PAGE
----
- Justin Sun is working with law enforcement over the Steem debacle, he claims.
- He said that those responsible for the fork of the network, Hive, acted illegally.
- Steem has voted in favor of a hard fork to seize $5 million worth of assets.
Justin Sun, the wealthy CEO of the TRON Foundation, has called the cops on those responsible for splitting from his newly-bought blockchain-based social network, Steem.
In March, those unhappy with his rule forked the Steem blockchain to form a new one, Hive. Sun has now retaliated and used his immense power on the network to vote in favor of a hard fork that takes around $5 million worth of funds out of the defectors’ wallets. It takes place today.
He’s also called up the law:
“We are working w/ law enforcement & will take actions to get our funds back! We have lots of sympathy for all Steem witnesses who has suffered the same at the hands of the Hive witnesses,” he wrote today.
Steem: the story so far
Back in February, Sun bungled his acquisition of Steem. The community, which was uncertain of his plans, voted in favor of a fork that would temporarily block Sun from accessing some pre-mined tokens left on the network by its original owner, Ned Scott.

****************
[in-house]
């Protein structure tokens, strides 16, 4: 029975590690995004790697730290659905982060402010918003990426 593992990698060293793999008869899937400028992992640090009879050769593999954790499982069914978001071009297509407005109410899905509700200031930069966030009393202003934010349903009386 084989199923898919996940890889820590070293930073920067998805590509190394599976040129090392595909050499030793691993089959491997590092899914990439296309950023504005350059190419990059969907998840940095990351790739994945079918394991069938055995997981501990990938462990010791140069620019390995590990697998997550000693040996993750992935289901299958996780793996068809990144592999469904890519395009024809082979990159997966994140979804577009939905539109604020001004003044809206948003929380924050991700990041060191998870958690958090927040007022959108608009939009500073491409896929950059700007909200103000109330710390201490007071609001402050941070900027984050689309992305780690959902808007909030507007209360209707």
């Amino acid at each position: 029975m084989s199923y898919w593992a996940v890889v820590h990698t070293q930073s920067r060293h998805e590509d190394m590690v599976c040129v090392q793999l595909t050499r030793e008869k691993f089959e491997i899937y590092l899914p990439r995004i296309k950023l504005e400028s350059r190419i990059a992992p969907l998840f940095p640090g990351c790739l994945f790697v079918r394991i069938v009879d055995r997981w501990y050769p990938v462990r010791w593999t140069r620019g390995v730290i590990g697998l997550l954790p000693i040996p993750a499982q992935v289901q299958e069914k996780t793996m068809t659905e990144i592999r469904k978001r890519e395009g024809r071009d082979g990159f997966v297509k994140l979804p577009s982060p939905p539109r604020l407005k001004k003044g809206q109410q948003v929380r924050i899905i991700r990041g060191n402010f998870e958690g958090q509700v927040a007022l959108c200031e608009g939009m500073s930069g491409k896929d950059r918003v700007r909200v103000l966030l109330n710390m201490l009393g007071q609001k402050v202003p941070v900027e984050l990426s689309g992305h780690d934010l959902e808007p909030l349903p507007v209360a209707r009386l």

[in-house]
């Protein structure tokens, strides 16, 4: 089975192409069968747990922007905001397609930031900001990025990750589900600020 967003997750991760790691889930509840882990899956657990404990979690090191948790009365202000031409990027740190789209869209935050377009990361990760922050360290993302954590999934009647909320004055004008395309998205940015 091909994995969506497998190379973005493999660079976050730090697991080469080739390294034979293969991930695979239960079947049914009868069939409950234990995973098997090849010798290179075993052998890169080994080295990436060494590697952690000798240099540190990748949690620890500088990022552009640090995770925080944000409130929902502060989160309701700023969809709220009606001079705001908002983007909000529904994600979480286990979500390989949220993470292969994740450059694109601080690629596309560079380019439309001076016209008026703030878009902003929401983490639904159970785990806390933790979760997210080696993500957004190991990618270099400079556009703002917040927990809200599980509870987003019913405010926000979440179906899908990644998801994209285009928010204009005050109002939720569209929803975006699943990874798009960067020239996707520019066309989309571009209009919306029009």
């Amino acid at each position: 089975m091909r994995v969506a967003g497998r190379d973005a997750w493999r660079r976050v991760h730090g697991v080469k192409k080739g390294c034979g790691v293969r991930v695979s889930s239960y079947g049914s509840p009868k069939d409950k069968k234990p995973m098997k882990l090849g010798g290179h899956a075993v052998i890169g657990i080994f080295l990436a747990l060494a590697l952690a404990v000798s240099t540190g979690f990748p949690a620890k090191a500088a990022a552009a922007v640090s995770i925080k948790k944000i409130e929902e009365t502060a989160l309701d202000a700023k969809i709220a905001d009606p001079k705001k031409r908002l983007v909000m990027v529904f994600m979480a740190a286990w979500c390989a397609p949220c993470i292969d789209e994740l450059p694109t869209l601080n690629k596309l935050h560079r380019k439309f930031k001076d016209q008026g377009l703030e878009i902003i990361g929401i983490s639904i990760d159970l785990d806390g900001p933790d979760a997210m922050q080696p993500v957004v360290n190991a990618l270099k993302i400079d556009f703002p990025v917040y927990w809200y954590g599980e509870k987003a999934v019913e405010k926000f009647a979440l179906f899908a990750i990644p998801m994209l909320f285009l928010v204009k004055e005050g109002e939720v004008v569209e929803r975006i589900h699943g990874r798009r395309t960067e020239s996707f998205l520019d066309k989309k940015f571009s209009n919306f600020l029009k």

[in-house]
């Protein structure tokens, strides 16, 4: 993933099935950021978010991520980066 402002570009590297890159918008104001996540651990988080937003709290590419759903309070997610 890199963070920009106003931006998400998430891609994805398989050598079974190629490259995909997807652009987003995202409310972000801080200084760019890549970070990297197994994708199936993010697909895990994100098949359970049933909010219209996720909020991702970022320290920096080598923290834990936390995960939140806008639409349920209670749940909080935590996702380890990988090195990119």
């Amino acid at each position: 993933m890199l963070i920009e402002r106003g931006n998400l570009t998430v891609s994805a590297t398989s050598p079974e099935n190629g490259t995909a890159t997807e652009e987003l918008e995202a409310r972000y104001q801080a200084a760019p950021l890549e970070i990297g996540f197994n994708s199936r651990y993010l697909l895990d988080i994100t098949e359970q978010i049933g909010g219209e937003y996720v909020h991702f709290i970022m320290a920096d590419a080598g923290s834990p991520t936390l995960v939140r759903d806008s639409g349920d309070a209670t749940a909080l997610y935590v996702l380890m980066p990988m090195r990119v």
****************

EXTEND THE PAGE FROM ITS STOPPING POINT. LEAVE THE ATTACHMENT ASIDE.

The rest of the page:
Sun didn’t like that. Since the Steem blockchain elevates the richest players on the network to positions of authority, Sun used his immense wealth to kick out the incumbent, community-led party, whom he later called “hackers”.
He had worked with exchanges Binance, Huobi and Poloniex to bolster his power—they had a lot of authority since they used their customers’ money to vote on the future of the network.
Binance and Huobi later retracted their influence, and Sun has since been battling the community, which later rallied and voted themselves back into power. But some Steem members became so sick of their new overlord, Sun, that they hardforked the Steem blockchain and took their STEEM tokens with them.
Anyone could join the fork and convert their Steem tokens to Hive ones. That is, apart from Sun and anyone on his side.
Sun, in order to regain control over his own network, has tried his damndest to cut his opponents out of his own network. He has used his money to remove his opponents on the Steem blockchain from power, called their actions “illegal” and the work of “hackers” and, for his latest move, voted to take money out of their wallets.
Today’s disclosure that he’s working with law enforcement suggests he’s more serious than ever. But on the blockchain, there are no backsies.
“A chain is its maintainers' responsibility, not their property. And that responsibility can be taken away at a moment's notice,” tweeted Vitalik Buterin, co-founder of Ethereum, today.
Editor's note: this article has been updated to show that Huobi, not Kraken, initially played a part in Sun's takeover of the Steem blockchain.